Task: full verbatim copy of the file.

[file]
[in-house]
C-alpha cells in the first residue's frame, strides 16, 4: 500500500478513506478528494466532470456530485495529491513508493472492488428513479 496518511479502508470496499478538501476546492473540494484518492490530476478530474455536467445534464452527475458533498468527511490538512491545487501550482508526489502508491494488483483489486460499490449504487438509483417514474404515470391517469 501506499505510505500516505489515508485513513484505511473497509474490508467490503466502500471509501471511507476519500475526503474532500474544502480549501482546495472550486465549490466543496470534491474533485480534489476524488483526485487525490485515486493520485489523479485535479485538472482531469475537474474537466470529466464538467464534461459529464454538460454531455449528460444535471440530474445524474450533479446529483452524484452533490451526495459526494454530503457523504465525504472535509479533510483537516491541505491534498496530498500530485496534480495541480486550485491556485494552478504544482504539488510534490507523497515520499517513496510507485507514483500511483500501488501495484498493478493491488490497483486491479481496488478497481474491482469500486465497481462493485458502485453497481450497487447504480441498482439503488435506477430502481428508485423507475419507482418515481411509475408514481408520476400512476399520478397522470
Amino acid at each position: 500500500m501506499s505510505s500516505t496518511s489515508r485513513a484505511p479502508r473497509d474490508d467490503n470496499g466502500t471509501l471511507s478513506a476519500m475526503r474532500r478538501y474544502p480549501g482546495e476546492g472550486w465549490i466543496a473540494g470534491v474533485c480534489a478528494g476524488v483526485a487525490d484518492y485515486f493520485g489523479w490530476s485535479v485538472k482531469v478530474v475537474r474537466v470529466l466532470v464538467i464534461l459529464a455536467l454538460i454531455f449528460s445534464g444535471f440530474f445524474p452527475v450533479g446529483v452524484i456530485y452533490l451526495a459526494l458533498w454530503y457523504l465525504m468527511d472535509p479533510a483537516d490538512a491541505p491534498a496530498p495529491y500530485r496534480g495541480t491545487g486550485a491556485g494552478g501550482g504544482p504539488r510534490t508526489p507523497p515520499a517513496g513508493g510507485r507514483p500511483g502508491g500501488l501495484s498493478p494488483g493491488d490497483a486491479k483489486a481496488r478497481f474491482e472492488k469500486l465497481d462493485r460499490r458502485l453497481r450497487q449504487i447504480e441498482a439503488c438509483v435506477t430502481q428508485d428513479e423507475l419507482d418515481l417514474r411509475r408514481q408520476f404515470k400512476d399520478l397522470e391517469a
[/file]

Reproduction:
[in-house]
C-alpha cells in the first residue's frame, strides 16, 4: 500500500478513506478528494466532470456530485495529491513508493472492488428513479 496518511479502508470496499478538501476546492473540494484518492490530476478530474455536467445534464452527475458533498468527511490538512491545487501550482508526489502508491494488483483489486460499490449504487438509483417514474404515470391517469 501506499505510505500516505489515508485513513484505511473497509474490508467490503466502500471509501471511507476519500475526503474532500474544502480549501482546495472550486465549490466543496470534491474533485480534489476524488483526485487525490485515486493520485489523479485535479485538472482531469475537474474537466470529466464538467464534461459529464454538460454531455449528460444535471440530474445524474450533479446529483452524484452533490451526495459526494454530503457523504465525504472535509479533510483537516491541505491534498496530498500530485496534480495541480486550485491556485494552478504544482504539488510534490507523497515520499517513496510507485507514483500511483500501488501495484498493478493491488490497483486491479481496488478497481474491482469500486465497481462493485458502485453497481450497487447504480441498482439503488435506477430502481428508485423507475419507482418515481411509475408514481408520476400512476399520478397522470
Amino acid at each position: 500500500m501506499s505510505s500516505t496518511s489515508r485513513a484505511p479502508r473497509d474490508d467490503n470496499g466502500t471509501l471511507s478513506a476519500m475526503r474532500r478538501y474544502p480549501g482546495e476546492g472550486w465549490i466543496a473540494g470534491v474533485c480534489a478528494g476524488v483526485a487525490d484518492y485515486f493520485g489523479w490530476s485535479v485538472k482531469v478530474v475537474r474537466v470529466l466532470v464538467i464534461l459529464a455536467l454538460i454531455f449528460s445534464g444535471f440530474f445524474p452527475v450533479g446529483v452524484i456530485y452533490l451526495a459526494l458533498w454530503y457523504l465525504m468527511d472535509p479533510a483537516d490538512a491541505p491534498a496530498p495529491y500530485r496534480g495541480t491545487g486550485a491556485g494552478g501550482g504544482p504539488r510534490t508526489p507523497p515520499a517513496g513508493g510507485r507514483p500511483g502508491g500501488l501495484s498493478p494488483g493491488d490497483a486491479k483489486a481496488r478497481f474491482e472492488k469500486l465497481d462493485r460499490r458502485l453497481r450497487q449504487i447504480e441498482a439503488c438509483v435506477t430502481q428508485d428513479e423507475l419507482d418515481l417514474r411509475r408514481q408520476f404515470k400512476d399520478l397522470e391517469a